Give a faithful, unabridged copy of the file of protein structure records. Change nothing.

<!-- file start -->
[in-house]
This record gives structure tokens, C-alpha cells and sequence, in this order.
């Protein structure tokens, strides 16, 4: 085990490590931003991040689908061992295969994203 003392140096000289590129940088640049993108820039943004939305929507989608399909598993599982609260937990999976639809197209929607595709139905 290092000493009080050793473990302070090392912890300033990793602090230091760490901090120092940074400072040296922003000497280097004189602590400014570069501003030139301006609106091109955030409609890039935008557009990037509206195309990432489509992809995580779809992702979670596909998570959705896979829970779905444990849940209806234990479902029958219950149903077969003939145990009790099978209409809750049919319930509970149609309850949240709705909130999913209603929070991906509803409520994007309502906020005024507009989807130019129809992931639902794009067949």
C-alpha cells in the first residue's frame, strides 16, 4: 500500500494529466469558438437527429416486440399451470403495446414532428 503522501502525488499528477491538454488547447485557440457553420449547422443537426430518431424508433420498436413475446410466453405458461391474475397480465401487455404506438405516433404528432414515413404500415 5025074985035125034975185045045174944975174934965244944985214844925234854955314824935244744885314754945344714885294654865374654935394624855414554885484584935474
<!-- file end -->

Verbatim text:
[in-house]
This record gives structure tokens, C-alpha cells and sequence, in this order.
């Protein structure tokens, strides 16, 4: 085990490590931003991040689908061992295969994203 003392140096000289590129940088640049993108820039943004939305929507989608399909598993599982609260937990999976639809197209929607595709139905 290092000493009080050793473990302070090392912890300033990793602090230091760490901090120092940074400072040296922003000497280097004189602590400014570069501003030139301006609106091109955030409609890039935008557009990037509206195309990432489509992809995580779809992702979670596909998570959705896979829970779905444990849940209806234990479902029958219950149903077969003939145990009790099978209409809750049919319930509970149609309850949240709705909130999913209603929070991906509803409520994007309502906020005024507009989807130019129809992931639902794009067949």
C-alpha cells in the first residue's frame, strides 16, 4: 500500500494529466469558438437527429416486440399451470403495446414532428 503522501502525488499528477491538454488547447485557440457553420449547422443537426430518431424508433420498436413475446410466453405458461391474475397480465401487455404506438405516433404528432414515413404500415 5025074985035125034975185045045174944975174934965244944985214844925234854955314824935244744885314754945344714885294654865374654935394624855414554885484584935474